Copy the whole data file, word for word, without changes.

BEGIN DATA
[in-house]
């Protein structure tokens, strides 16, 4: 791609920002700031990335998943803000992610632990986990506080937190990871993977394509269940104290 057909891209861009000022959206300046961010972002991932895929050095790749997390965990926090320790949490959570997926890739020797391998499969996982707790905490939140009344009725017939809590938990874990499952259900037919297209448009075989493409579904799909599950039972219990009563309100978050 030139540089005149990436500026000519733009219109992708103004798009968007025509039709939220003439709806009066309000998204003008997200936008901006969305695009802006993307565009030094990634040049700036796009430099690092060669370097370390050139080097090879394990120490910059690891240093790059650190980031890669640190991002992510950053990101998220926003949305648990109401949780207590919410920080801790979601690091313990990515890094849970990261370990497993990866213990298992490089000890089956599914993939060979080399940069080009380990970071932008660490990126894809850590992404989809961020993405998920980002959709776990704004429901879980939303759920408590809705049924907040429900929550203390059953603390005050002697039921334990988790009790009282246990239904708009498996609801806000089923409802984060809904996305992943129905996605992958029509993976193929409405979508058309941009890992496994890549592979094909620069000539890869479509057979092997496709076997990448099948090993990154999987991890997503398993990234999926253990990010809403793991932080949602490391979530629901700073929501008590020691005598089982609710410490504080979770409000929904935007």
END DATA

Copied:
[in-house]
């Protein structure tokens, strides 16, 4: 791609920002700031990335998943803000992610632990986990506080937190990871993977394509269940104290 057909891209861009000022959206300046961010972002991932895929050095790749997390965990926090320790949490959570997926890739020797391998499969996982707790905490939140009344009725017939809590938990874990499952259900037919297209448009075989493409579904799909599950039972219990009563309100978050 030139540089005149990436500026000519733009219109992708103004798009968007025509039709939220003439709806009066309000998204003008997200936008901006969305695009802006993307565009030094990634040049700036796009430099690092060669370097370390050139080097090879394990120490910059690891240093790059650190980031890669640190991002992510950053990101998220926003949305648990109401949780207590919410920080801790979601690091313990990515890094849970990261370990497993990866213990298992490089000890089956599914993939060979080399940069080009380990970071932008660490990126894809850590992404989809961020993405998920980002959709776990704004429901879980939303759920408590809705049924907040429900929550203390059953603390005050002697039921334990988790009790009282246990239904708009498996609801806000089923409802984060809904996305992943129905996605992958029509993976193929409405979508058309941009890992496994890549592979094909620069000539890869479509057979092997496709076997990448099948090993990154999987991890997503398993990234999926253990990010809403793991932080949602490391979530629901700073929501008590020691005598089982609710410490504080979770409000929904935007």